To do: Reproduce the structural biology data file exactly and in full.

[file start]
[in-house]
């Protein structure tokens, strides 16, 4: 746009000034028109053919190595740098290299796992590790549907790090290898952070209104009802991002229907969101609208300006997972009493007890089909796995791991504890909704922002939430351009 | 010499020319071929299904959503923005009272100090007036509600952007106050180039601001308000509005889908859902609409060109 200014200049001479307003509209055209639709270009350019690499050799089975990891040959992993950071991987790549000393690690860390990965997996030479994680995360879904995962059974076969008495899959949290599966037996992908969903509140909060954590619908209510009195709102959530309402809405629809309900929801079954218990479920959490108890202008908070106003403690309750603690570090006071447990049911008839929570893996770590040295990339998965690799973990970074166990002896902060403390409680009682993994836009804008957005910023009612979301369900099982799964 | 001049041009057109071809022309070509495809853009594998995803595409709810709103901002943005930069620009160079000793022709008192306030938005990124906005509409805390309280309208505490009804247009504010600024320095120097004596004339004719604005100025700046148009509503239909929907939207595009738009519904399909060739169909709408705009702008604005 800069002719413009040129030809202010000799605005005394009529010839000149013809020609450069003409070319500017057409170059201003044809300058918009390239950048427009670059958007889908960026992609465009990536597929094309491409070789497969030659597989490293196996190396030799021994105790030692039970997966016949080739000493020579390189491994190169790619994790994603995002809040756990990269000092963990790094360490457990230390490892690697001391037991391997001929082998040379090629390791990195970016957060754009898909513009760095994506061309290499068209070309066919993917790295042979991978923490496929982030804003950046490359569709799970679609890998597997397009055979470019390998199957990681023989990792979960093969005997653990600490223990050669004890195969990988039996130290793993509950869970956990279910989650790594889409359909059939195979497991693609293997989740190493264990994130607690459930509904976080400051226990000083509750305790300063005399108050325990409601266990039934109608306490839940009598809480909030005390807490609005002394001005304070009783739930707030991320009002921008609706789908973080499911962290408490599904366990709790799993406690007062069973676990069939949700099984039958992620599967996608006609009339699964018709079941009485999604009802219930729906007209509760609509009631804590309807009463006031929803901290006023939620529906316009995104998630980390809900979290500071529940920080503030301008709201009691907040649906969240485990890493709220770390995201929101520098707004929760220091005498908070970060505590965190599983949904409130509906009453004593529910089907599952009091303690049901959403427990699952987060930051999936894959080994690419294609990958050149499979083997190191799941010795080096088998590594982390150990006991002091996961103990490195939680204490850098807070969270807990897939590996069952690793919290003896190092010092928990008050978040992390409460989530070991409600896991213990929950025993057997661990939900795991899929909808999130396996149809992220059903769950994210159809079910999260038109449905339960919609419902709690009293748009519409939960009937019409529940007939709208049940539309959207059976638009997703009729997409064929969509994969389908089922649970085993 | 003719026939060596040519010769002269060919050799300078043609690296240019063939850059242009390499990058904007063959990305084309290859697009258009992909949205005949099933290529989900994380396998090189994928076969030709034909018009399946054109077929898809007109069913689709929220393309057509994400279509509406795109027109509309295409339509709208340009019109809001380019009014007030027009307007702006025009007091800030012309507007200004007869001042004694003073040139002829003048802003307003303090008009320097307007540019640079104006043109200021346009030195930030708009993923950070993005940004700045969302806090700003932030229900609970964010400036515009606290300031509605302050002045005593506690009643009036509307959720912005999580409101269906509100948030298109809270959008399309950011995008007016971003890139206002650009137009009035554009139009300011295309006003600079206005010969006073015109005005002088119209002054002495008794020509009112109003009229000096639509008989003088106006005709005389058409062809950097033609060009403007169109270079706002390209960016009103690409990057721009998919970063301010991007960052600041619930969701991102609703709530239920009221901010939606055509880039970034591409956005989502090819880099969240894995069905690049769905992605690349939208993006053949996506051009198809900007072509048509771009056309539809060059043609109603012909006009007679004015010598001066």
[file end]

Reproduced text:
[in-house]
């Protein structure tokens, strides 16, 4: 746009000034028109053919190595740098290299796992590790549907790090290898952070209104009802991002229907969101609208300006997972009493007890089909796995791991504890909704922002939430351009 | 010499020319071929299904959503923005009272100090007036509600952007106050180039601001308000509005889908859902609409060109 200014200049001479307003509209055209639709270009350019690499050799089975990891040959992993950071991987790549000393690690860390990965997996030479994680995360879904995962059974076969008495899959949290599966037996992908969903509140909060954590619908209510009195709102959530309402809405629809309900929801079954218990479920959490108890202008908070106003403690309750603690570090006071447990049911008839929570893996770590040295990339998965690799973990970074166990002896902060403390409680009682993994836009804008957005910023009612979301369900099982799964 | 001049041009057109071809022309070509495809853009594998995803595409709810709103901002943005930069620009160079000793022709008192306030938005990124906005509409805390309280309208505490009804247009504010600024320095120097004596004339004719604005100025700046148009509503239909929907939207595009738009519904399909060739169909709408705009702008604005 800069002719413009040129030809202010000799605005005394009529010839000149013809020609450069003409070319500017057409170059201003044809300058918009390239950048427009670059958007889908960026992609465009990536597929094309491409070789497969030659597989490293196996190396030799021994105790030692039970997966016949080739000493020579390189491994190169790619994790994603995002809040756990990269000092963990790094360490457990230390490892690697001391037991391997001929082998040379090629390791990195970016957060754009898909513009760095994506061309290499068209070309066919993917790295042979991978923490496929982030804003950046490359569709799970679609890998597997397009055979470019390998199957990681023989990792979960093969005997653990600490223990050669004890195969990988039996130290793993509950869970956990279910989650790594889409359909059939195979497991693609293997989740190493264990994130607690459930509904976080400051226990000083509750305790300063005399108050325990409601266990039934109608306490839940009598809480909030005390807490609005002394001005304070009783739930707030991320009002921008609706789908973080499911962290408490599904366990709790799993406690007062069973676990069939949700099984039958992620599967996608006609009339699964018709079941009485999604009802219930729906007209509760609509009631804590309807009463006031929803901290006023939620529906316009995104998630980390809900979290500071529940920080503030301008709201009691907040649906969240485990890493709220770390995201929101520098707004929760220091005498908070970060505590965190599983949904409130509906009453004593529910089907599952009091303690049901959403427990699952987060930051999936894959080994690419294609990958050149499979083997190191799941010795080096088998590594982390150990006991002091996961103990490195939680204490850098807070969270807990897939590996069952690793919290003896190092010092928990008050978040992390409460989530070991409600896991213990929950025993057997661990939900795991899929909808999130396996149809992220059903769950994210159809079910999260038109449905339960919609419902709690009293748009519409939960009937019409529940007939709208049940539309959207059976638009997703009729997409064929969509994969389908089922649970085993 | 003719026939060596040519010769002269060919050799300078043609690296240019063939850059242009390499990058904007063959990305084309290859697009258009992909949205005949099933290529989900994380396998090189994928076969030709034909018009399946054109077929898809007109069913689709929220393309057509994400279509509406795109027109509309295409339509709208340009019109809001380019009014007030027009307007702006025009007091800030012309507007200004007869001042004694003073040139002829003048802003307003303090008009320097307007540019640079104006043109200021346009030195930030708009993923950070993005940004700045969302806090700003932030229900609970964010400036515009606290300031509605302050002045005593506690009643009036509307959720912005999580409101269906509100948030298109809270959008399309950011995008007016971003890139206002650009137009009035554009139009300011295309006003600079206005010969006073015109005005002088119209002054002495008794020509009112109003009229000096639509008989003088106006005709005389058409062809950097033609060009403007169109270079706002390209960016009103690409990057721009998919970063301010991007960052600041619930969701991102609703709530239920009221901010939606055509880039970034591409956005989502090819880099969240894995069905690049769905992605690349939208993006053949996506051009198809900007072509048509771009056309539809060059043609109603012909006009007679004015010598001066």